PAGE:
Updated versions of the TADS 3 and Inform 7 modes for Emacs

Hey, I just noticed the ELI in there… are you using my EventListItem extension??

oh my god what a coincidence! Yes I am! It’s super useful actually, I really like having it. Thank you for writing it! By the way, I found it because it’s included with adv3Lite as one of the extensions it comes with by default, so I definitely don’t think it’s been buried, it’s being regularly distributed to anyone who uses adv3Lite!

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The tads3-mode plugin I’m working on actually does have something like that. I’m not sure if it’s exactly what you mean, but it provides an outline of all the object, class, function, and modify/replace declarations in your current file, and you can fuzzy search and jump to them as well. (One of the things that’s great about DOOM Emacs is that it makes even heavier use of fuzzy command palettes than even VS Code does, it’s very convenient). There are also keybindings to jump to the previous and next objects. Here’s what the outline looks like:

It’s a bit basic right now, eventually I’d like to make it look more advanced, like what the Emacs Lisp extension has:

But I haven’t figured out how to do that yet.

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Sweet, I didn’t know Eric was distributing ELI with the library! I just assumed it was an optional module stuck in an archive directory. Glad to hear! My WIP relies on it heavily, because I have a game-long sidekick that provides most of the atmosphere. One other class I’ve made/used heavily is very simple but very handy, simplifies/encapsulates the use of Daemons and Fuses, particularly ones that turn off and on a lot. I was thinking of reposting it on the forum because there are a lot more active T3 users on here now (a whopping six or seven!) than when I first posted it…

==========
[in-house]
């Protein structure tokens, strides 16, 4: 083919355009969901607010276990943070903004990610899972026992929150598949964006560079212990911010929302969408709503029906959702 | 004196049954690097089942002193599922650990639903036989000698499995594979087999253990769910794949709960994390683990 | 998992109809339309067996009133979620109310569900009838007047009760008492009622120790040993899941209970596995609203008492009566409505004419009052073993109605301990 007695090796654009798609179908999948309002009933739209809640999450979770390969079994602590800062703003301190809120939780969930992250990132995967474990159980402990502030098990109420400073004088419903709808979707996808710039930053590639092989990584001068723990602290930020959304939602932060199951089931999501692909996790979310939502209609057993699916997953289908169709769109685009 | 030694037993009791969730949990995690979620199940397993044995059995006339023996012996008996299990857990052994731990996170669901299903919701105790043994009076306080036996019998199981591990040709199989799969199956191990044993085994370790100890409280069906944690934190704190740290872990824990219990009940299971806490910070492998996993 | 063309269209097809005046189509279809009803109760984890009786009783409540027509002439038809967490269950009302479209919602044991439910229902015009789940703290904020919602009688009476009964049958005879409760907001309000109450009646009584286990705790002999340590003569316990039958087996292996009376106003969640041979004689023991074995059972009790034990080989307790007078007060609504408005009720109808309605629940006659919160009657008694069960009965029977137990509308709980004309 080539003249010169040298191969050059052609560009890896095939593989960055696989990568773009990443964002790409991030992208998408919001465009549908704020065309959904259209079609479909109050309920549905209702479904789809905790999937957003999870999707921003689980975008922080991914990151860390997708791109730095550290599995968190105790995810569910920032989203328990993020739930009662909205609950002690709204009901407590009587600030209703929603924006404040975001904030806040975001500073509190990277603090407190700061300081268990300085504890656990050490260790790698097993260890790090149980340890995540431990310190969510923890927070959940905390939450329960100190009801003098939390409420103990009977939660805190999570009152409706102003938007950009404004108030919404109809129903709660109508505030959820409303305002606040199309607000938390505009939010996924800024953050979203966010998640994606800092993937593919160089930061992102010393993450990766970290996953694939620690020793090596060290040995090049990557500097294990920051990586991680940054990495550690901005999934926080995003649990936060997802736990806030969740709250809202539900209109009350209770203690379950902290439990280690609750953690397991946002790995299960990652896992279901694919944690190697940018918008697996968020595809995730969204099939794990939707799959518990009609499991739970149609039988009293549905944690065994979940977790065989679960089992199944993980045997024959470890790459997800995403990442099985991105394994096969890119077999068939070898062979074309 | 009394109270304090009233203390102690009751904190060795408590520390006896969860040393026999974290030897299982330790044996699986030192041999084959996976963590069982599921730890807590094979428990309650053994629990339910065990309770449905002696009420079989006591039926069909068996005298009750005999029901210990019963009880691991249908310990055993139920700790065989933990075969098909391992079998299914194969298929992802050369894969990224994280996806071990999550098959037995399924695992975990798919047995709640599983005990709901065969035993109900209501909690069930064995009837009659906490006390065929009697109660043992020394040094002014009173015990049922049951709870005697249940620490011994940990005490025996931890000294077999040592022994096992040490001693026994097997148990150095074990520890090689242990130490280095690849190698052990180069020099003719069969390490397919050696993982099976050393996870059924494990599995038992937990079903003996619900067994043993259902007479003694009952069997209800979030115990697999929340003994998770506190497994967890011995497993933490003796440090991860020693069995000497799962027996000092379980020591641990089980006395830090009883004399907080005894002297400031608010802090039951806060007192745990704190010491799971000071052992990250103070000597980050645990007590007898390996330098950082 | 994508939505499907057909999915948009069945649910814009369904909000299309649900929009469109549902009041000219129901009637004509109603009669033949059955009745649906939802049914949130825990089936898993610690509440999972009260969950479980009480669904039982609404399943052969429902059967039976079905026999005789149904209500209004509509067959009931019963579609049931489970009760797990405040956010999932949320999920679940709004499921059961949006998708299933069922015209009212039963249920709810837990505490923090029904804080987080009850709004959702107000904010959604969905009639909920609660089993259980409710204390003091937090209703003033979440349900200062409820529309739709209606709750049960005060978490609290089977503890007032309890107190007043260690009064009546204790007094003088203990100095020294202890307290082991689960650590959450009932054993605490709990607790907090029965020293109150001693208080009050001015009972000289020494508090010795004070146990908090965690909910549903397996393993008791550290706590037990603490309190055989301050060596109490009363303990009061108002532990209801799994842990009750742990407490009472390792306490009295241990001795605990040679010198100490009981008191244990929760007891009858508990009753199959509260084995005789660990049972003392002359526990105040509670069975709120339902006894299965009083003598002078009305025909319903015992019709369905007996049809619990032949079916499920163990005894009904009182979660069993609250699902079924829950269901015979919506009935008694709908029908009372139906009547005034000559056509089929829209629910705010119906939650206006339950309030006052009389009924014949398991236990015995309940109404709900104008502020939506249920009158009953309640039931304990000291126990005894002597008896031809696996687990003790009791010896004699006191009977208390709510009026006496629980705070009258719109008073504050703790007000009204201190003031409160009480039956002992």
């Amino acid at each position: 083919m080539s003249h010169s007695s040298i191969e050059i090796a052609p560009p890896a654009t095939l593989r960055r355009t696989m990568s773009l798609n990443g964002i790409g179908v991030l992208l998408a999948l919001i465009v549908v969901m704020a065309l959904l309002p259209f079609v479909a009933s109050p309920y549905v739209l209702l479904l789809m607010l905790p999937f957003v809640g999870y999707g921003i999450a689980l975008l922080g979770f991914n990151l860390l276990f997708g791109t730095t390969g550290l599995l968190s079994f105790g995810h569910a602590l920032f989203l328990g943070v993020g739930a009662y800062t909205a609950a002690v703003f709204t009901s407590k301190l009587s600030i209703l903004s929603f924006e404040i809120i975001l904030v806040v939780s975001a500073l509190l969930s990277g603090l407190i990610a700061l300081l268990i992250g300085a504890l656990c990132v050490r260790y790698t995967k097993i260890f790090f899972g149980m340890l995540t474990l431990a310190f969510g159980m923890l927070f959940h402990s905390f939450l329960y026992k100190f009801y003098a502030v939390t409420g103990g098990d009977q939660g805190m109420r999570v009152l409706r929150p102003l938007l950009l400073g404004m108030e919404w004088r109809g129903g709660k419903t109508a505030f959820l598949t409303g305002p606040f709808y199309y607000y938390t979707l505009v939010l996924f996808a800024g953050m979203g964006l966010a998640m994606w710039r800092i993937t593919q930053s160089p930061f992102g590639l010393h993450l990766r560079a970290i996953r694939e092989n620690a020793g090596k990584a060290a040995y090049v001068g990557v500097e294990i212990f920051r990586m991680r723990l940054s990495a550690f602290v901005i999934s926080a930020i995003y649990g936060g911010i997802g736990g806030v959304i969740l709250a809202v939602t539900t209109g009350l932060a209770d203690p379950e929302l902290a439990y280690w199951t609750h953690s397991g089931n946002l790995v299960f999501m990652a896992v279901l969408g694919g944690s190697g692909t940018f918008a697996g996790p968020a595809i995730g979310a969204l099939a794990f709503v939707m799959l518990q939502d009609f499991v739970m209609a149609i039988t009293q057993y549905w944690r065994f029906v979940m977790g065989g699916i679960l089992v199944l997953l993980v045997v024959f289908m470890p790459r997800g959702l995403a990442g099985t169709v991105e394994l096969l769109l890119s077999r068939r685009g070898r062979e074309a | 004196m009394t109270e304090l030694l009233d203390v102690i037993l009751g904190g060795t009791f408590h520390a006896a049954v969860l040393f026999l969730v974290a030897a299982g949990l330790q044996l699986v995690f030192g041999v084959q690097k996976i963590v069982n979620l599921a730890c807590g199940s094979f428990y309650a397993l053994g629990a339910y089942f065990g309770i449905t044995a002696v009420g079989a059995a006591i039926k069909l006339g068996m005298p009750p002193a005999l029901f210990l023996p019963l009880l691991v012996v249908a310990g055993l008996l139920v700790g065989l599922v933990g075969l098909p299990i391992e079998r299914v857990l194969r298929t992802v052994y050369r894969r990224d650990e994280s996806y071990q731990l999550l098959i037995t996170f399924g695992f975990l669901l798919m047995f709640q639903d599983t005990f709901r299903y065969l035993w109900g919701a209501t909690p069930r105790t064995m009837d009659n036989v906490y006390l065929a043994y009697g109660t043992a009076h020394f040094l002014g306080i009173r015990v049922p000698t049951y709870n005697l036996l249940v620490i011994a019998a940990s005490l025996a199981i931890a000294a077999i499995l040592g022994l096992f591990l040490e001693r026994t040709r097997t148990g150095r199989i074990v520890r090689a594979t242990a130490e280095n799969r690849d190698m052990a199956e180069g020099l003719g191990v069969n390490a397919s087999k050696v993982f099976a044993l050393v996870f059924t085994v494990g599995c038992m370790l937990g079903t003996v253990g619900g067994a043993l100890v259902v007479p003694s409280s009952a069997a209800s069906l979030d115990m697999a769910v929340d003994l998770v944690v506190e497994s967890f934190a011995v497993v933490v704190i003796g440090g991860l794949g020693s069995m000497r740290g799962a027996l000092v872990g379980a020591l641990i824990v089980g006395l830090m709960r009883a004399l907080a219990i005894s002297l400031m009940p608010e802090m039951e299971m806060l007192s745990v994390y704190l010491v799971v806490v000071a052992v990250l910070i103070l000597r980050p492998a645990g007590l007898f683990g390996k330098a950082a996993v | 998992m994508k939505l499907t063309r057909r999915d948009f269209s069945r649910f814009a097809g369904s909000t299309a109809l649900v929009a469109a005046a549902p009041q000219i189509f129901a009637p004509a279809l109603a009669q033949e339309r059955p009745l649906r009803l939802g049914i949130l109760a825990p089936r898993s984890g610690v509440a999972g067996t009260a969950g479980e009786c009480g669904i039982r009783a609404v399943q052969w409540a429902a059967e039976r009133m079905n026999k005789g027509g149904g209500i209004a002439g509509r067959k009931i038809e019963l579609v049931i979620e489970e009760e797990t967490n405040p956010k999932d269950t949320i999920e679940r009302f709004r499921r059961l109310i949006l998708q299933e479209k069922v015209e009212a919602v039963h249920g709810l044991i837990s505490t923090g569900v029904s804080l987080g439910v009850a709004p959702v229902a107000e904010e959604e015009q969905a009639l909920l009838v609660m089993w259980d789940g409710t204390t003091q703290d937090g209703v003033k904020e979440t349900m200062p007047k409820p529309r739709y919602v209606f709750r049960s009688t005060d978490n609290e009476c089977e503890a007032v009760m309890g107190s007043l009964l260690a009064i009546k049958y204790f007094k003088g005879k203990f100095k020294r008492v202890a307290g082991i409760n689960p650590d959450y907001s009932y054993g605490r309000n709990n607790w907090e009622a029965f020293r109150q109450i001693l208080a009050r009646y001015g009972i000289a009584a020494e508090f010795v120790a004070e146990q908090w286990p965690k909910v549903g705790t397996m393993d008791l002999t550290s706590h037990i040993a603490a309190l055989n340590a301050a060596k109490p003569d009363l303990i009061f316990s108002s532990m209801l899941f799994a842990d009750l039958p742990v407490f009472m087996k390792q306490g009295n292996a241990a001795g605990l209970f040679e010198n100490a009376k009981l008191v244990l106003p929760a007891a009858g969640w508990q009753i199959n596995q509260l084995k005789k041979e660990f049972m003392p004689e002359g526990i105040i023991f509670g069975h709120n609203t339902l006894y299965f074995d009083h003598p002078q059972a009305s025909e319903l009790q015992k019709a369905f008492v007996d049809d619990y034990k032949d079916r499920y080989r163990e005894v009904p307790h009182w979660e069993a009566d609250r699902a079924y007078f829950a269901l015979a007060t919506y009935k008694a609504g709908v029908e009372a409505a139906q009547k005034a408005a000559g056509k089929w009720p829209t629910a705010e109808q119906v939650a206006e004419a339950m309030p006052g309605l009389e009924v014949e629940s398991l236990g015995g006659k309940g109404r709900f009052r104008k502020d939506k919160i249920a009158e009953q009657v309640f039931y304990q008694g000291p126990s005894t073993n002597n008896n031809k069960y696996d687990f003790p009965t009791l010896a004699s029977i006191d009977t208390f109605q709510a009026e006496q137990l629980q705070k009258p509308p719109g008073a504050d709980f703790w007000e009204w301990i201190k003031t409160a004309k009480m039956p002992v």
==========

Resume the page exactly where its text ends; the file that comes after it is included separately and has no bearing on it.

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I’ll try to get eMacs set up in the next couple days and see what it can do!

Just to be clear, I functionally wrote the ELI extension, but Eric made some implementation tweaks and we collaborated to package it for adv3Lite… so it’s his extension too…